23/10/12 -- EU wheat ended mixed Tuesday with Nov 12 London wheat down GBP1.50/tonne to GBP204.50/tonne and with Nov 12 Paris wheat down EUR0.50/tonne to EUR262.50/tonne.
In early morning trade the pound had fallen as low as 1.2250 against a broadly firmer single currency, it hasn't been below 1.22 since the first day of May.
There are plenty of concerns around regarding the state of wheat prospects around the world to keep the market underpinned as we head into winter it would seem.
At home in Europe the wet, dank and grey summer has given way to a wet, dank and grey autumn with similar winter around the corner it appears. Planting conditions in the UK, western Germany and France are far from ideal which is supporting new crop months.
Australia's wheat production estimate of 23 MMT from the USDA is 3 MMT too high, according to the Australia New Zealand Bank.
US winter wheat sowings are in line with normal at 81% done, but what has been sown desperately needs rain, and there's precious little in the forecast.
"Showers are developing today in southwest Oklahoma. Later this week on Thursday-Friday another weather disturbance is expected to produce welcome rain and wet snow on the High Plains wheat growing area in Colorado and Nebraska. Kansas - the leading US wheat state - is not expecting meaningful precipitation this week. Soil profiles are still dry from severe drought last summer in the Great Plains. Very heavy rain would be required to replenish the deep soil layer," say Martell Crop Projections.
Ukraine's early season exports are tearing along, up 73% year-on-year, at 7.65 MMT, of which 3.82 MMT is wheat, according to the Ministry there. The say that wheat exports will be finished by around 15-20 November.
French wheat exports are expected to pick up sharply in the second half of the season as Black Sea supplies run dry. FranceAgriMer predict French wheat stocks may decline to only 1.8 MMT by mid -2013, the lowest carryover since record keeping began in the late 1990s, add Martell Crop Projections.
22/10/12 -- Soycomplex: Nov 12 Soybeans closed at USD15.46 1/2, up 12 1/4 cents; Jan 13 Soybeans closed at USD15.49 1/4, up 12 3/4 cents; Dec 12 Soybean Meal closed at USD471.00, up USD7.20; Dec 12 Soybean Oil closed at 51.66, up 8 points. Fund buying in beans was said to be around 3,000 contracts on the day. Most of Argentina remains too wet, and parts of Brazil are too dry. Talk of Chinese buying under the counter at these levels persist. Current US prices are very attractive compared to domestic Chinese levels. Meanwhile the South American crop is at least four months away, with soybean planting in Brazil only around 16% complete, according to Safras e Mercado. US soybean harvesting is 80% complete, versus 71% last week and 69% on average, the USDA said after the close. Weekly export inspections remain robust at 61.42 million bushels, suggesting another bold week of shipments. Last week's exports were almost 1.5 MMT - the highest weekly total in twenty months and the third week in a row of shipments in excess of 1 MMT.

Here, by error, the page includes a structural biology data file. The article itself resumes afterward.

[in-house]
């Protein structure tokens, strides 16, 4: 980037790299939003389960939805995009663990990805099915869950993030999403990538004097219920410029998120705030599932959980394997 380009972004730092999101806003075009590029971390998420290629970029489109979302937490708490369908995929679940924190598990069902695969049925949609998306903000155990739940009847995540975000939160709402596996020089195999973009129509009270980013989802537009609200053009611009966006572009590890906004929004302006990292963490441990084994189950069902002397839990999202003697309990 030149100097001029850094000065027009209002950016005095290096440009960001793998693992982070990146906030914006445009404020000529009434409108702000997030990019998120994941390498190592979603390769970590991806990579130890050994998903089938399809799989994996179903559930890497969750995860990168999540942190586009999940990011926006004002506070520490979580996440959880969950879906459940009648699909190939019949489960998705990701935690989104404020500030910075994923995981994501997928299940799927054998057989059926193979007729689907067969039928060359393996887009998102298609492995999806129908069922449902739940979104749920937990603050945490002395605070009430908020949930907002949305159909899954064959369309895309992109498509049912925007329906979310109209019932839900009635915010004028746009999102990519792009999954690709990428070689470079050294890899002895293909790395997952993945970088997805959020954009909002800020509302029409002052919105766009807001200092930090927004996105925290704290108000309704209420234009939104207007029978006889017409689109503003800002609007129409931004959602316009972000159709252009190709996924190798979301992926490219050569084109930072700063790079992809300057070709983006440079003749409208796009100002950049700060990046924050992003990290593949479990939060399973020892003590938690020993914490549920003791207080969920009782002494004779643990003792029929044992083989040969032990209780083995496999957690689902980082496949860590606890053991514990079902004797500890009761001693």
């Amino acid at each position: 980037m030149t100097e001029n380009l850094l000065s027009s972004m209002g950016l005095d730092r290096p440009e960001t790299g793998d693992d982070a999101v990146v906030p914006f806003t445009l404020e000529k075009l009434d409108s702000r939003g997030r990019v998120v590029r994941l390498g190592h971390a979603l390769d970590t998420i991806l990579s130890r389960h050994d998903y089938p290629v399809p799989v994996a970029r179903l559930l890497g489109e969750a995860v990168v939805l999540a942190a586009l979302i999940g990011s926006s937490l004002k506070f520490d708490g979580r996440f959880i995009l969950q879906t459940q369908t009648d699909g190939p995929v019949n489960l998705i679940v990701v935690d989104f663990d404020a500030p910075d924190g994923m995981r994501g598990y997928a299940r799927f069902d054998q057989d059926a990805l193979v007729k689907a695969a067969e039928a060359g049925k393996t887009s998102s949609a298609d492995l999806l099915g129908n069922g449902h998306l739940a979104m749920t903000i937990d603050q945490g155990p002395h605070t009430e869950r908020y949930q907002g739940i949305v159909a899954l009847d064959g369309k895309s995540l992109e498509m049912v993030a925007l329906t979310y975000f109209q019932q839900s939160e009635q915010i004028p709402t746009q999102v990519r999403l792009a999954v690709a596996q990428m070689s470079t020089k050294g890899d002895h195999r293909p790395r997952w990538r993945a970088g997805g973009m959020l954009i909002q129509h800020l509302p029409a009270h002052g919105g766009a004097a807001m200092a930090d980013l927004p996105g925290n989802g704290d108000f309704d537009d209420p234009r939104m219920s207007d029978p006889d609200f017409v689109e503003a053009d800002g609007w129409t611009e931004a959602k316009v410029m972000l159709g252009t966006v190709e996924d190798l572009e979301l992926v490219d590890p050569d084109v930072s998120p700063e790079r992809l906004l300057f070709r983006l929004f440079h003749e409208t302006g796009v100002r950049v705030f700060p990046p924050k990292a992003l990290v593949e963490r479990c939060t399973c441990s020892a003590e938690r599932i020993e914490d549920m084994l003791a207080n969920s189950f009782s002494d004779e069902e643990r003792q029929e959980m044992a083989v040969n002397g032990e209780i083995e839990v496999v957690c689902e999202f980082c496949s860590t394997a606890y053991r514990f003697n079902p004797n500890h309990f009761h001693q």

Corn: Dec 12 Corn closed at USD7.61 1/4, down 1/4 cent; Mar 13 Corn closed at USD7.59 1/4, down 1/4 cent. Unlike soybeans, corn exports continue to lag, with today's inspections only a fraction of those for beans at just 9.6 million bushels. That is only around a third of last year's total for this week and falls well short of the required 24 million needed to hit the USDA's projections for the full season. "Parana, Brazil's leading corn state, is very dry as the spring planting season begins. An 8-inch (200 millimetre) moisture deficit has accrued from a 3-month drought. Rainfall was very disappointing again last week with traces- .20 inch (0-5 mm). Average weekly rainfall is 1.6 inches in October," say Martell Crop Projections. Persistent hot temperatures in October have added to moisture stress frequently topping 90 F. After the close the USDA reported corn harvesting at a record 87% complete. The five year average is only 49% done at this time.
Wheat: Dec 12 CBOT Wheat closed at USD8.78 1/4, up 5 3/4 cents; Dec 12 KCBT Wheat closed at USD9.15 1/2, up 7 1/2 cents; Dec 12 MGEX Wheat closed at USD9.47 1/2, up 5 cents. Iraq is tendering for wheat, with the results due later in the week. Few expect US wheat to get a look in as it still looks too expensive compared to other origins. In the US "wheat conditions have grown dry in the main US bread wheat states in October. Some areas in Oklahoma and southern Kansas have received less than 15% of normal rainfall. Gusty winds last week whipped up dry fields producing a dust veil from southwest Nebraska through Kansas into Oklahoma. Kansas topsoil moisture was reported at 72% short-very short and 28% adequate in the mid- October USDA weekly crop letter from USDA," say Martell Crop Projections. After the close the USDA pegged US winter wheat plantings in line with normal at 81% complete. These areas now desperately need rain. Weekly export inspections of 16.4 million bushels were an improvement from last week's paltry 7.0 million, but still below year ago levels.
Catching the eye was Nov 13 London wheat closing up GBP3.75/tonne at GBP182.50/tonne, setting a fresh closing high for the contract's lifetime, as the trade already starts to get anxious about prospects for next year's crop.